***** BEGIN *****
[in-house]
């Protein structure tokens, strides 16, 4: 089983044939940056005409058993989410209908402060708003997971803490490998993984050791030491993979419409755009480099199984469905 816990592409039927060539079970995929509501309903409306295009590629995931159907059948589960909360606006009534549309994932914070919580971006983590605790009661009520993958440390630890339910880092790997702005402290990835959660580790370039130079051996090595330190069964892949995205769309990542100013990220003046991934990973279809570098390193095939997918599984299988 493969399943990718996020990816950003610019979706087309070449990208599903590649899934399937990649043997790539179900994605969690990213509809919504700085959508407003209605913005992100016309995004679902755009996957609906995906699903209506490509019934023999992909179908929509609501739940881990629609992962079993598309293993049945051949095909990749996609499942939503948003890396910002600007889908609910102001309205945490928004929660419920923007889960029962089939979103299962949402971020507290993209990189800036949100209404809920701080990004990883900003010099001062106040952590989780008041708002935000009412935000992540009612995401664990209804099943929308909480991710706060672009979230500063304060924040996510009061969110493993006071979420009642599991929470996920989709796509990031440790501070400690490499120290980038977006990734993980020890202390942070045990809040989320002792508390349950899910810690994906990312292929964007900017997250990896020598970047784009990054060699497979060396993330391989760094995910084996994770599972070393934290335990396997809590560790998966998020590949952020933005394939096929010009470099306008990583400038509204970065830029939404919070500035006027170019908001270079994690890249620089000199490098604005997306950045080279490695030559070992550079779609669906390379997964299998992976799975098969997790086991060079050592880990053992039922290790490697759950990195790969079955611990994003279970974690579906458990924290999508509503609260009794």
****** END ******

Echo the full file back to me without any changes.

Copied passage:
[in-house]
């Protein structure tokens, strides 16, 4: 089983044939940056005409058993989410209908402060708003997971803490490998993984050791030491993979419409755009480099199984469905 816990592409039927060539079970995929509501309903409306295009590629995931159907059948589960909360606006009534549309994932914070919580971006983590605790009661009520993958440390630890339910880092790997702005402290990835959660580790370039130079051996090595330190069964892949995205769309990542100013990220003046991934990973279809570098390193095939997918599984299988 493969399943990718996020990816950003610019979706087309070449990208599903590649899934399937990649043997790539179900994605969690990213509809919504700085959508407003209605913005992100016309995004679902755009996957609906995906699903209506490509019934023999992909179908929509609501739940881990629609992962079993598309293993049945051949095909990749996609499942939503948003890396910002600007889908609910102001309205945490928004929660419920923007889960029962089939979103299962949402971020507290993209990189800036949100209404809920701080990004990883900003010099001062106040952590989780008041708002935000009412935000992540009612995401664990209804099943929308909480991710706060672009979230500063304060924040996510009061969110493993006071979420009642599991929470996920989709796509990031440790501070400690490499120290980038977006990734993980020890202390942070045990809040989320002792508390349950899910810690994906990312292929964007900017997250990896020598970047784009990054060699497979060396993330391989760094995910084996994770599972070393934290335990396997809590560790998966998020590949952020933005394939096929010009470099306008990583400038509204970065830029939404919070500035006027170019908001270079994690890249620089000199490098604005997306950045080279490695030559070992550079779609669906390379997964299998992976799975098969997790086991060079050592880990053992039922290790490697759950990195790969079955611990994003279970974690579906458990924290999508509503609260009794």